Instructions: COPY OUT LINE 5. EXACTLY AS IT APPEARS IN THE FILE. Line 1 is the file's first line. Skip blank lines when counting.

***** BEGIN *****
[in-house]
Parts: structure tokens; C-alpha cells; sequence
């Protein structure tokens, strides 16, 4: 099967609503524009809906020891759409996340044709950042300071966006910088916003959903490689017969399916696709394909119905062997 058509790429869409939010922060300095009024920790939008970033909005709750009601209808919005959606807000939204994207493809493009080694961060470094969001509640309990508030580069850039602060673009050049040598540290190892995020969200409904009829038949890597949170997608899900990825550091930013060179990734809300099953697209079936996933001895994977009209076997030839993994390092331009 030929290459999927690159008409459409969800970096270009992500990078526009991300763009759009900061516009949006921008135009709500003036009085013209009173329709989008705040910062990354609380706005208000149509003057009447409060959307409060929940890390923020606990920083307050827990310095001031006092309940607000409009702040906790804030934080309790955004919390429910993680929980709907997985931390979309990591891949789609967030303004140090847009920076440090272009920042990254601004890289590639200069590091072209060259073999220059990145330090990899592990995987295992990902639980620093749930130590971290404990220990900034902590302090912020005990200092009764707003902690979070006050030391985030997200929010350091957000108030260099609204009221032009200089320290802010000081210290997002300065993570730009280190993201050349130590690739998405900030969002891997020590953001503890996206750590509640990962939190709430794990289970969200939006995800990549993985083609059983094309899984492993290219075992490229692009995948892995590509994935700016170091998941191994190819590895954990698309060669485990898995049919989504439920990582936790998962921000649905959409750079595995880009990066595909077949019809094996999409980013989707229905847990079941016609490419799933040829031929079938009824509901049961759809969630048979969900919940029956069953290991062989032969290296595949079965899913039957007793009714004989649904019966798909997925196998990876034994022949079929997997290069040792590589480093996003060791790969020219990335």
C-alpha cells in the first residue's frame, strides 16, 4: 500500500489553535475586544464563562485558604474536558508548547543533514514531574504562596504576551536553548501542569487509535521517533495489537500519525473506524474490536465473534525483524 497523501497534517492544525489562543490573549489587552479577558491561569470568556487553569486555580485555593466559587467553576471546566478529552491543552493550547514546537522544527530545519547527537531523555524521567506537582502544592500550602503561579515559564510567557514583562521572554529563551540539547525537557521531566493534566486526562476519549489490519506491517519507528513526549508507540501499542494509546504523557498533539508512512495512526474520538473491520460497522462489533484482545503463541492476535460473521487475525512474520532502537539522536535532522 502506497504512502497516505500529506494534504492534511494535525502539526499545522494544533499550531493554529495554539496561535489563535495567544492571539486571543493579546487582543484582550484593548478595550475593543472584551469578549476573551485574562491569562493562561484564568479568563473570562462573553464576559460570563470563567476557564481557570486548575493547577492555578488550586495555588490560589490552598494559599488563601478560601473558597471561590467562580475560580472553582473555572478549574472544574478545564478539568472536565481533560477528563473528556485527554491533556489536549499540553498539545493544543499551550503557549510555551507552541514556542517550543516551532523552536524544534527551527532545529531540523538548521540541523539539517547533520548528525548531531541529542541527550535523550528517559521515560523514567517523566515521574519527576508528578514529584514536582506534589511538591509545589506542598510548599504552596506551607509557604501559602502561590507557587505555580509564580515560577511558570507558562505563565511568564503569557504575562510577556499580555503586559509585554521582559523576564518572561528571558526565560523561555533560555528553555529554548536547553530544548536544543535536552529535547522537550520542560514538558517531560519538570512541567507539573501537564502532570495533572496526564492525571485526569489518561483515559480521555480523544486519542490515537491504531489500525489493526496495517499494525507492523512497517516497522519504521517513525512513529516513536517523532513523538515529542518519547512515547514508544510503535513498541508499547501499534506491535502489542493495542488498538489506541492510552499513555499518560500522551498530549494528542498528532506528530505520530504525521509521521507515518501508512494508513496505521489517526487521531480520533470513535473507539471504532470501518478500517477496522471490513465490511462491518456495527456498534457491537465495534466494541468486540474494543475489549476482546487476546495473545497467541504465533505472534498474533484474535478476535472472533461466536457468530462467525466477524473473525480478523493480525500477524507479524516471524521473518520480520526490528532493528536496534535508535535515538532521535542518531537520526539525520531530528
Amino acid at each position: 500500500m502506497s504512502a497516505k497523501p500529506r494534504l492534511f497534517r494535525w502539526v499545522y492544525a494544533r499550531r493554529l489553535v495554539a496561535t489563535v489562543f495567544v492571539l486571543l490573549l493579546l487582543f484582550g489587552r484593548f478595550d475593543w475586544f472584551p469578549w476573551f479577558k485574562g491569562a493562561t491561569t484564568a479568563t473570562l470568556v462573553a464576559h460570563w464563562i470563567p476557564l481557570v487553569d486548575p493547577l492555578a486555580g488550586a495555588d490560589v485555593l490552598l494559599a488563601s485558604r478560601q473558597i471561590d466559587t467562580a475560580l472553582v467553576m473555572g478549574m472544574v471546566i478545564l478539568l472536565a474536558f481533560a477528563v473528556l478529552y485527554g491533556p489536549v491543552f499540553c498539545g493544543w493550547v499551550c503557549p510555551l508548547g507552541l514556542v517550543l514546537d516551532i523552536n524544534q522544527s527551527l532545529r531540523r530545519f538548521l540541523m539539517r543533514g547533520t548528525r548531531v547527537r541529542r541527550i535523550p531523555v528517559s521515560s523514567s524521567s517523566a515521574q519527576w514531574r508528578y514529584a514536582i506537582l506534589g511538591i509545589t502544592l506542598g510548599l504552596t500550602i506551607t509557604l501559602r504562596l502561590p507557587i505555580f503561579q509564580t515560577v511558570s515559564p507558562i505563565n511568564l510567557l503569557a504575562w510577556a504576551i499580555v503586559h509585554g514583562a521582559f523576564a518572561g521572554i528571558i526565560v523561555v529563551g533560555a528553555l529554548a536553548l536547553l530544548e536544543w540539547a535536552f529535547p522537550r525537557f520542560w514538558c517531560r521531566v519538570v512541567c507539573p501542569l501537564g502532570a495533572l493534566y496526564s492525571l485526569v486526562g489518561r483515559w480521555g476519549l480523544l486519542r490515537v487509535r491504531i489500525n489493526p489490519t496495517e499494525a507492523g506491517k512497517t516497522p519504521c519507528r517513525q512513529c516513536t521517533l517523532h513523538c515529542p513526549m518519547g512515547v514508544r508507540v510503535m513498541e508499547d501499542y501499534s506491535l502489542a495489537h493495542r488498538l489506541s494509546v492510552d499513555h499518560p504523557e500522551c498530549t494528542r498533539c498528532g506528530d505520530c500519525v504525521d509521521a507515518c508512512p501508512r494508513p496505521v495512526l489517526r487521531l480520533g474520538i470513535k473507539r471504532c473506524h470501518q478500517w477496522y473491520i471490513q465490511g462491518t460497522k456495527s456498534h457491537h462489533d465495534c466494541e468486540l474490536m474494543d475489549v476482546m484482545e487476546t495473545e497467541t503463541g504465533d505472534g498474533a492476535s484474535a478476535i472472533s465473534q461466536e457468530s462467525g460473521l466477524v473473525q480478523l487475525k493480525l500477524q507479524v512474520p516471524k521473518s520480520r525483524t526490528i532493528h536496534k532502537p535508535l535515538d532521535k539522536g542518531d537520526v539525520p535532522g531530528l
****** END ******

Amino acid at each position: 500500500m502506497s504512502a497516505k497523501p500529506r494534504l492534511f497534517r494535525w502539526v499545522y492544525a494544533r499550531r493554529l489553535v495554539a496561535t489563535v489562543f495567544v492571539l486571543l490573549l493579546l487582543f484582550g489587552r484593548f478595550d475593543w475586544f472584551p469578549w476573551f479577558k485574562g491569562a493562561t491561569t484564568a479568563t473570562l470568556v462573553a464576559h460570563w464563562i470563567p476557564l481557570v487553569d486548575p493547577l492555578a486555580g488550586a495555588d490560589v485555593l490552598l494559599a488563601s485558604r478560601q473558597i471561590d466559587t467562580a475560580l472553582v467553576m473555572g478549574m472544574v471546566i478545564l478539568l472536565a474536558f481533560a477528563v473528556l478529552y485527554g491533556p489536549v491543552f499540553c498539545g493544543w493550547v499551550c503557549p510555551l508548547g507552541l514556542v517550543l514546537d516551532i523552536n524544534q522544527s527551527l532545529r531540523r530545519f538548521l540541523m539539517r543533514g547533520t548528525r548531531v547527537r541529542r541527550i535523550p531523555v528517559s521515560s523514567s524521567s517523566a515521574q519527576w514531574r508528578y514529584a514536582i506537582l506534589g511538591i509545589t502544592l506542598g510548599l504552596t500550602i506551607t509557604l501559602r504562596l502561590p507557587i505555580f503561579q509564580t515560577v511558570s515559564p507558562i505563565n511568564l510567557l503569557a504575562w510577556a504576551i499580555v503586559h509585554g514583562a521582559f523576564a518572561g521572554i528571558i526565560v523561555v529563551g533560555a528553555l529554548a536553548l536547553l530544548e536544543w540539547a535536552f529535547p522537550r525537557f520542560w514538558c517531560r521531566v519538570v512541567c507539573p501542569l501537564g502532570a495533572l493534566y496526564s492525571l485526569v486526562g489518561r483515559w480521555g476519549l480523544l486519542r490515537v487509535r491504531i489500525n489493526p489490519t496495517e499494525a507492523g506491517k512497517t516497522p519504521c519507528r517513525q512513529c516513536t521517533l517523532h513523538c515529542p513526549m518519547g512515547v514508544r508507540v510503535m513498541e508499547d501499542y501499534s506491535l502489542a495489537h493495542r488498538l489506541s494509546v492510552d499513555h499518560p504523557e500522551c498530549t494528542r498533539c498528532g506528530d505520530c500519525v504525521d509521521a507515518c508512512p501508512r494508513p496505521v495512526l489517526r487521531l480520533g474520538i470513535k473507539r471504532c473506524h470501518q478500517w477496522y473491520i471490513q465490511g462491518t460497522k456495527s456498534h457491537h462489533d465495534c466494541e468486540l474490536m474494543d475489549v476482546m484482545e487476546t495473545e497467541t503463541g504465533d505472534g498474533a492476535s484474535a478476535i472472533s465473534q461466536e457468530s462467525g460473521l466477524v473473525q480478523l487475525k493480525l500477524q507479524v512474520p516471524k521473518s520480520r525483524t526490528i532493528h536496534k532502537p535508535l535515538d532521535k539522536g542518531d537520526v539525520p535532522g531530528l